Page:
The e-tolls built on Gauteng's highways have caused much controversy. Photo: Gallo Images
Government employees are some of the creditors who gave the South African National Road Agency Limited (Sanral) money to build e-tolls in Gauteng.
Cosatu said it was not wise for the Government Employees’ Pension Fund (GEPF) to invest in the controversial system.
The GEPF holds about 50% of Sanral bonds, valued at about R15.7bn. Arthur Moloto, chairperson of the GEPF board of trustees, said there was no cover-up.
Moloto said their investment was in conventional and inflation-linked bonds, issued by the government and state-owned entities (including Sanral) was informed by their investment policy, which takes into account long-term liabilities as a pension fund.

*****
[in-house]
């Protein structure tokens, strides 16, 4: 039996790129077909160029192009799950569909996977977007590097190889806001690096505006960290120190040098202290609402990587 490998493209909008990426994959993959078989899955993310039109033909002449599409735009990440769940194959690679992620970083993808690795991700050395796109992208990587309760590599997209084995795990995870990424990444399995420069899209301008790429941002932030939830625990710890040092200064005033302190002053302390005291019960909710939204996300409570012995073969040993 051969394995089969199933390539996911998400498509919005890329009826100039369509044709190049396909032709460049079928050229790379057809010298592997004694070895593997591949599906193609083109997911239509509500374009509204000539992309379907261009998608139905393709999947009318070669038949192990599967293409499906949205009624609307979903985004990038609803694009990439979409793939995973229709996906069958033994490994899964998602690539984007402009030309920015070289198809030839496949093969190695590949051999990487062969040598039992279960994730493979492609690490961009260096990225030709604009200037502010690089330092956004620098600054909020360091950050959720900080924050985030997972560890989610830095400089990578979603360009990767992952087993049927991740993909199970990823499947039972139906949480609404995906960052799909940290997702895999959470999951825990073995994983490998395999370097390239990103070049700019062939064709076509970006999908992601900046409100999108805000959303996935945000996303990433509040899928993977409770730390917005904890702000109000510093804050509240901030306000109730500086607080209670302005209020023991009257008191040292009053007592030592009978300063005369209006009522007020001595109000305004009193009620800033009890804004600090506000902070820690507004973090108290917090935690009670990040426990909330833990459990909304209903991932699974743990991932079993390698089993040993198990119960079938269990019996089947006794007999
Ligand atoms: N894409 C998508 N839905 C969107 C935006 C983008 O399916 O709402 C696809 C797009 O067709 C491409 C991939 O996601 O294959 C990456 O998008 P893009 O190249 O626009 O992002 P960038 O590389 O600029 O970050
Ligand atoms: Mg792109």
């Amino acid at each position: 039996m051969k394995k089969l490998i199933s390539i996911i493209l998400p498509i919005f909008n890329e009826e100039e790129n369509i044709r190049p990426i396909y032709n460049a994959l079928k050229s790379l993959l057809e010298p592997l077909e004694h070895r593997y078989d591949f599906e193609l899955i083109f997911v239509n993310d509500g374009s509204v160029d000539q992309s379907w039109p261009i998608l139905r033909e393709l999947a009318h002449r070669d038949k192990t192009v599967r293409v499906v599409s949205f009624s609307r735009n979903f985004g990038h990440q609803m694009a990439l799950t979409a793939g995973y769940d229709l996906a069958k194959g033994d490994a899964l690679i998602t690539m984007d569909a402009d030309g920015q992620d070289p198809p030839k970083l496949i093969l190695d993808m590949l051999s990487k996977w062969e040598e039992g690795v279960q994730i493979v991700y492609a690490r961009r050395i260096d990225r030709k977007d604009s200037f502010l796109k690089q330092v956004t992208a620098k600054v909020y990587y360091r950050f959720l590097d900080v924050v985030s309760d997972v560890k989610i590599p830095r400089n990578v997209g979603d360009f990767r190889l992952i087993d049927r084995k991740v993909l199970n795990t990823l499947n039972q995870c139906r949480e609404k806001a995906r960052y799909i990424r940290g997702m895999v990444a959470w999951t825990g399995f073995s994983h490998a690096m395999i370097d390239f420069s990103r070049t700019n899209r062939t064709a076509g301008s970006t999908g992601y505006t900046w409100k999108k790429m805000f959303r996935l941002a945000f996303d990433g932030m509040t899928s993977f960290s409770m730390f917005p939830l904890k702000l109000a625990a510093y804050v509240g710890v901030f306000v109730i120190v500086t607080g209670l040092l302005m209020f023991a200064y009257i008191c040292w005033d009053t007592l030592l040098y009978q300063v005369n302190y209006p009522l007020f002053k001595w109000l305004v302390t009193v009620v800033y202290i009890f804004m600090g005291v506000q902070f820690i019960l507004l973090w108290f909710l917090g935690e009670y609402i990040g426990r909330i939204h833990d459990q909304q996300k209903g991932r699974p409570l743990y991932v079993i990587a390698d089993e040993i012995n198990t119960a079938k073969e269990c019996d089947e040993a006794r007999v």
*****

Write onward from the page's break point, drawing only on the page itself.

“The crafting of our investment policy is done in consultation with the Minister of Finance, who acts as a guarantor of the fund.
Moloto said GEPF held other bonds, which included 63.22% of Eskom bonds, 60.84% Transnet, 12.39% Telkom, 9.32% Airports Company of South Africa, 50.93% Trans-Caledon Tunnelling Authority, and 53.30% Development Bank of Southern Africa, valued at about R114.2bn in total.
He said they viewed investment in economic infrastructure, including the country’s road network, as critical to the growth of the South African economy.
“We believe these investments are in the best interests of our members, 1.2 million public servants and 345 000 pensioners in the long term,” said Moloto.
Patrick Craven, spokesperson for Cosatu, said that every cent that was invested in the Sanral project should be given back to workers. “It was unwise of them to invest in a project so controversial,” he said.